We spent the day in our wonderful downtown area that boasts a natural waterfall right smack in the middle of town, a lovely riverside park and a pedestrian bridge over it. The temperature was 50 degrees when we arrived, but within hours it turned a very agreeable 70 degrees!

There were hundreds of venders, hawking their wonderfully creative works which included paintings, drawings, glass works, pottery, leather work, woodwork, and of course jewelry. I bought the beautiful hand crafted lamp worked borosilicate beads, which were crafted by Vermont artist, Anne Havel, and featured in this post. I cannot wait to create some designs with them.

Anne also had some gorgeous finished jewelry. If you ever get a chance to see her work, you will be delighted!

As far back as I can remember I’ve been piecing together tiny beads and shiny things to make pretty jewelry. At seven years old, I delighted in discovering the button tins that my Great Aunts kept. They were my joy, well… in addition to my Aunt Mame’s Boudoir doll. That doll sat on her bed pillow with her beaded skirt and crinoline billowed out around her and just the tip of one painted high heel shoe showing beneath. I sat quietly for hours next to that doll, sorting through buttons, beads, sequins and safety pins in the tin. I picked the tiny beads when the beads chose me, I strung them and a few sequins on the safety pins and my aunts praised me and served me ginger snaps and hot tea for creating brooches for them. I didn't know what a brooch was, but I was thrilled that my aunts were so happy with their pretty safety pins.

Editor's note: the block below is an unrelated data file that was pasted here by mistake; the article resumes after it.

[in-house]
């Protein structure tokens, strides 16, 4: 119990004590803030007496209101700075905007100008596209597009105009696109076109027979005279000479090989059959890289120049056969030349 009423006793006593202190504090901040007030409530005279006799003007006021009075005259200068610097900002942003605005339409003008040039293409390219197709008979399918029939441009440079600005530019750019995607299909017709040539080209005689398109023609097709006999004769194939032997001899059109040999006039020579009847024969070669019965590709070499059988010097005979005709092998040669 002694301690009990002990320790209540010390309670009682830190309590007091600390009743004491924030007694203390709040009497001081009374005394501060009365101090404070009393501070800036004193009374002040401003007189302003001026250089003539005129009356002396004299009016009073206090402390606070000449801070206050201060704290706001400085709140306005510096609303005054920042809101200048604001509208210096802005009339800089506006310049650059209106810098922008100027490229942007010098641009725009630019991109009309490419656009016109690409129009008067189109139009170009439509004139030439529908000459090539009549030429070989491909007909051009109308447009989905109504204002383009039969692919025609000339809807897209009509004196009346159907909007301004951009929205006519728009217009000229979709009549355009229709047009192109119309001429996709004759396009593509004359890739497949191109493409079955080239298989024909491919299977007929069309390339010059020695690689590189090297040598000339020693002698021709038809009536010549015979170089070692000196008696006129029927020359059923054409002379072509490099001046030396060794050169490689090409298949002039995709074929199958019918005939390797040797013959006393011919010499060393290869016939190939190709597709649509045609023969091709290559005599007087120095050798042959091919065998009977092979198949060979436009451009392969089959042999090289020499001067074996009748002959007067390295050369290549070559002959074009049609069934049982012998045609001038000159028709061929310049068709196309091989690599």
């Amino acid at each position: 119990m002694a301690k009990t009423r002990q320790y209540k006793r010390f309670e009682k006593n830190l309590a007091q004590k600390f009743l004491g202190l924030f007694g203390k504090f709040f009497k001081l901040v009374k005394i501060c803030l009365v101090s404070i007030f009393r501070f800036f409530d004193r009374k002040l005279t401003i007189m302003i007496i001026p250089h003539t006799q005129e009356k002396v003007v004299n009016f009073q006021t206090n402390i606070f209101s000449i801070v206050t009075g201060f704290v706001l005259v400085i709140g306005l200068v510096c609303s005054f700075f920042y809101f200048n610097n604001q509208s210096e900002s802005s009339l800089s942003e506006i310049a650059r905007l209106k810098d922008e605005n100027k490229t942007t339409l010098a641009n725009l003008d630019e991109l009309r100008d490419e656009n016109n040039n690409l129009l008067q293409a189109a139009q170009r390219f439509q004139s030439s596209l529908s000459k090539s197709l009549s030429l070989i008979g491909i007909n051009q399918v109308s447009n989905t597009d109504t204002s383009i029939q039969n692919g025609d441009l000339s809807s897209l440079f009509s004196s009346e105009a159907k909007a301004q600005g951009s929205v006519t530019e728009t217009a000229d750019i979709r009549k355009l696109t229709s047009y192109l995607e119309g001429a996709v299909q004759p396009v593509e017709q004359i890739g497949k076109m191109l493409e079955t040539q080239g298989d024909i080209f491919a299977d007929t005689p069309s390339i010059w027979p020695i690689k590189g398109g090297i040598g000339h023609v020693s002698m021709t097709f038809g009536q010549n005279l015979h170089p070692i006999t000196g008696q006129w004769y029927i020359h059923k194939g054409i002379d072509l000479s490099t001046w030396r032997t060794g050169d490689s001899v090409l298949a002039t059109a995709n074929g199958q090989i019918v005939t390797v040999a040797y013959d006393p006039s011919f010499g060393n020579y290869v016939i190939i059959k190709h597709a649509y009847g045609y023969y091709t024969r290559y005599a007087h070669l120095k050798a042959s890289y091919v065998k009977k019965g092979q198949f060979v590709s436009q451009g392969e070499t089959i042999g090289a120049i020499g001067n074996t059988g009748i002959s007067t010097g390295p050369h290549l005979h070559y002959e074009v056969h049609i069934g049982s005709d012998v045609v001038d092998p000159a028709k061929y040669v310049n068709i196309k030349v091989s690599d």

In the late ‘60s and ‘70s, I strung love beads to wear around my neck and I embroidered beaded flowers on the cuffs of my bell bottoms. It was around that time that became fascinated by vintage and antique jewelry. I scoured antique shops for Victorian necklaces and brooches featuring garnets and marcasite, bracelets of Bakelite and Miriam Haskell designs.

So inspired was I with the "treasures" I found, it was inevitable that I would next begin to develop and create my own designs. I studied silver fabrication and lost wax casting in college and beading at William Holland School of Lapidary Arts in Young Harris, GA.

A spry young 80-ish woman plucked my bags from my car trunk and carried them into the school for me before I could protest. I didn't know then that this woman who loved to cut and polish cabochons would become my mother-in-law; the bubbly man who taught chain making would become my father-in-law; or that their son, who happened to open the door to my room for me, when I couldn't, would become my husband.

In 2003, my husband and I moved to France and lived there for nearly four years. I did not work outside our home, so my days were filled with studying French and exploring the culture and people of a country so different from my own. I studied French with a tutor and I studied beading techniques from French books. I was intrigued by the French approach to beading and sought out beads and everything beady wherever I could. I frequented the local jewelry galleries, lace-making and crazy quilt schools and the two bead stores in town.